I always find something interesting at
Wednesday Bushcare and today was no exception.

Looking up from pulling weeds I came face to face with this Bearded Dragon pretending to be part of an old tree. It kept a wary eye on me while I took a photo then ducked away as soon as I turned my back.

Then we had a visit from these two Small Green-banded Blue butterflies: Psychonotis caelius.

The Red Ash or Soap Tree Alphitonia excelsa is the caterpillar food plant for the Small Green-banded Blues.

On the same Red Ash I found this Painted Acacia Moth caterpillar: Orgyia australis. Definately one of the prettier moth caterpillars and also know as a “tussock” moth for obvious reasons.

A very special afternoon … consider joining us for an afternoon with the bush critters.

Fox Gully Bushcare has been named B4C Bushcare Group of the Year for 2010. I was very proud to accept this award from Cr Adrian Schrinner at a ceremony the B4C Southside Sustainability Centre.

Considering Bulimba Creek catchment covers 122 square kilometres, about 10 per cent of Brisbane’s area and home to 120,000 people being named Bushcare Group of the Year is a real achievement!

Thank you to all who have pulled out weeds, carted mulch, planted, watered,  delivered Updates or simply shared words of encouragment.

Thanks to our sponsors: FWR Group, Southside Sport & Community Club, Officeworks – Garden City

And particular thanks to Brisbane City Council:

  • Kate Flink and BCC Habitat Brisbane team who provided valuable advice, equipment, plants, mulch and patiently carted away truckloads of rubbish removed from our site.
  • Cr Krista Adams who supported our application for a BCC Environmental Grant allowing us to continue and expand our community education.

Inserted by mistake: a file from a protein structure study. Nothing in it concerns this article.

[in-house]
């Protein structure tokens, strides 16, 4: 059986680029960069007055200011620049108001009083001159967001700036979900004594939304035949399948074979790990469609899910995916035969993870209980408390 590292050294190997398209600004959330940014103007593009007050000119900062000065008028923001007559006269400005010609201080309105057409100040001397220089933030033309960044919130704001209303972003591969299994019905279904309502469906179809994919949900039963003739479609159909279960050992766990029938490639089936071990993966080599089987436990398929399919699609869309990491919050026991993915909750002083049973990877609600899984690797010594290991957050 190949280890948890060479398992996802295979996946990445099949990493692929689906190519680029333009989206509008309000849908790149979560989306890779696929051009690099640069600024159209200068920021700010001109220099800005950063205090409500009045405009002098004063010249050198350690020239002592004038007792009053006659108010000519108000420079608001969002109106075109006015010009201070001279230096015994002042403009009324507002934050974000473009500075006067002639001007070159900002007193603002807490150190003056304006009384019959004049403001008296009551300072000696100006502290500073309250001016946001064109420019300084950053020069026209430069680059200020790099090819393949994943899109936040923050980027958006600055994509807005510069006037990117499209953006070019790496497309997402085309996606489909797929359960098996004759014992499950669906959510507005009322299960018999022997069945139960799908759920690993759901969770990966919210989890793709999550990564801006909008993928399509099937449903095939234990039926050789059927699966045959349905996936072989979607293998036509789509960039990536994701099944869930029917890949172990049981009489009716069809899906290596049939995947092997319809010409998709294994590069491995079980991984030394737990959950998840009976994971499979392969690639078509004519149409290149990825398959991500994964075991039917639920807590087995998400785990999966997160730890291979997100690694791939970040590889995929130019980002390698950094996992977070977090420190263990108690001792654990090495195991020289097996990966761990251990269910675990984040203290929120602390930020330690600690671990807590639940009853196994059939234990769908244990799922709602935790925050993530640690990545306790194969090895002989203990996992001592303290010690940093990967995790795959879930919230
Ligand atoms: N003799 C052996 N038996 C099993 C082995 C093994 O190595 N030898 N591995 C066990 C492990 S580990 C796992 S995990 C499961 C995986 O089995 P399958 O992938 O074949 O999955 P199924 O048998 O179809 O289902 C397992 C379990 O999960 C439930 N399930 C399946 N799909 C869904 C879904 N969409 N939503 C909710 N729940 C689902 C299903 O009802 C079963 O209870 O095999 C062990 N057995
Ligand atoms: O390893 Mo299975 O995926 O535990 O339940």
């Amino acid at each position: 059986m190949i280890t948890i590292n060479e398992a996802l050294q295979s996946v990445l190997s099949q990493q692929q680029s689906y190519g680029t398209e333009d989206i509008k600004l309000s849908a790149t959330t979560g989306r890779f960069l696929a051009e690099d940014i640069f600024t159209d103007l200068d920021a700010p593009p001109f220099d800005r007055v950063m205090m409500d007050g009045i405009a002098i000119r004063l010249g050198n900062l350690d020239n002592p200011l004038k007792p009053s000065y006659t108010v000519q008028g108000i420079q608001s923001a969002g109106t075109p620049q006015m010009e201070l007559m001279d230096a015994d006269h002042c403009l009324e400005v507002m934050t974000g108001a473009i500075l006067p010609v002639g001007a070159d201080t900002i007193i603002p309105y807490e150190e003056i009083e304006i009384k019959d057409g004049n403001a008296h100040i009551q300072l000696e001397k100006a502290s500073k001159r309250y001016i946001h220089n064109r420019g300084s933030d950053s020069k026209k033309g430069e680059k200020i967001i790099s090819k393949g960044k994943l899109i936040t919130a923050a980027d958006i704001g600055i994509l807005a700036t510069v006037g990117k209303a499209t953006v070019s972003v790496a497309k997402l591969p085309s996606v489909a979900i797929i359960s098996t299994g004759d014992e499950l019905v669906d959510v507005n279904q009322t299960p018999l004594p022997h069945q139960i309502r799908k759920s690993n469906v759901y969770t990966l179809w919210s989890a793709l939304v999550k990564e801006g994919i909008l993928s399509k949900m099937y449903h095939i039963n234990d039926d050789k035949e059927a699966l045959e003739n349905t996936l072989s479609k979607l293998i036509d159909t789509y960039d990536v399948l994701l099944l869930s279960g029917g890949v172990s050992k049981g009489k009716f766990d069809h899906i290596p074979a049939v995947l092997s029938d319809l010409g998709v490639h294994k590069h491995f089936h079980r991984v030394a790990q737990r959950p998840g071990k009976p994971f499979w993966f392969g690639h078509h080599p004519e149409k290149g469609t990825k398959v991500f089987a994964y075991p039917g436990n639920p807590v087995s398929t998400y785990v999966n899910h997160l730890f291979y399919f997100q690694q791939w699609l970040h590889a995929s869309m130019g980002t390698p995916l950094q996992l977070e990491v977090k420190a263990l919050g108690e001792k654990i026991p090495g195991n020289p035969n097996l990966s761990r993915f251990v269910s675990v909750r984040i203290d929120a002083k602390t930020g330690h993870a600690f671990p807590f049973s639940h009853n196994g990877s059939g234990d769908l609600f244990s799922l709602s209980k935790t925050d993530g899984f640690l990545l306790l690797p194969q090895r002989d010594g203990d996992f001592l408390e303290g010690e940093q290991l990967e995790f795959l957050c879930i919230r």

I’m looking forward to an even more amazing 2011 with FWR Group already locked in to join us for four Wednesday Bushcare events, the ANZ Fox Gully Team is planning to come back, BOIC will be visiting for a guided tour of our habitat restoration and our Green Tree Frog repopulation will be into its second generation.

Planting Day – Sunday 31 October – 8am to 12noon

Please join us in the next stage of restoration – Zone 14 Stage 2 replanting.

Habitat created by our restoration work is already home to Noisy Minors and Imperial Hairstreak butterflies. Clearing weeds is also bringing Koalas back to the gully.

On Sunday 31, over 400 grasses, vines and trees indigenous to Mt Gravatt Reserve, will be planted in the second stage of Zone 14 restoration: near the water reservoir at the top of Azania Street.

Even if you only have half an hour come and put in your plant.

Noisy Minor Nest – Zone 7: Sept 2010

Where – access site via:

46 O’Grady Street, Upper Mt Gravatt

Wear protective footwear and sun protection. Morning tea, plants and equipment provided.

Information:      Mike Fox – 0408 769 404

Southside Community News – October 2010

Walking through the forest this morning I had the pleasure of seeing dozens of Small Dusky-blue butterflies.

About the size of a ten cent piece – 22mm these butterflies are real show-offs. Landing on a leaf they will slowly open their wings so you can see the dusky-blue top side, then slowly close and open again. Note the fine white fringe along the edge of the wing and the fancy striped antenna.

The Dusky-blues caterpillars depend Dodder Laurel – Cassytha pubescens, a delicate native vine common in Fox Gully. 

We now have thirty nine butterflies species identified in Mt Gravatt Reserve and twenty two have been photographed and included in our Flora & Fauna of Mt Gravatt Reserve CD.

Click on photo to enlarge.

Have you seen these Dusky-blues in the bush or in your backyard?

Mike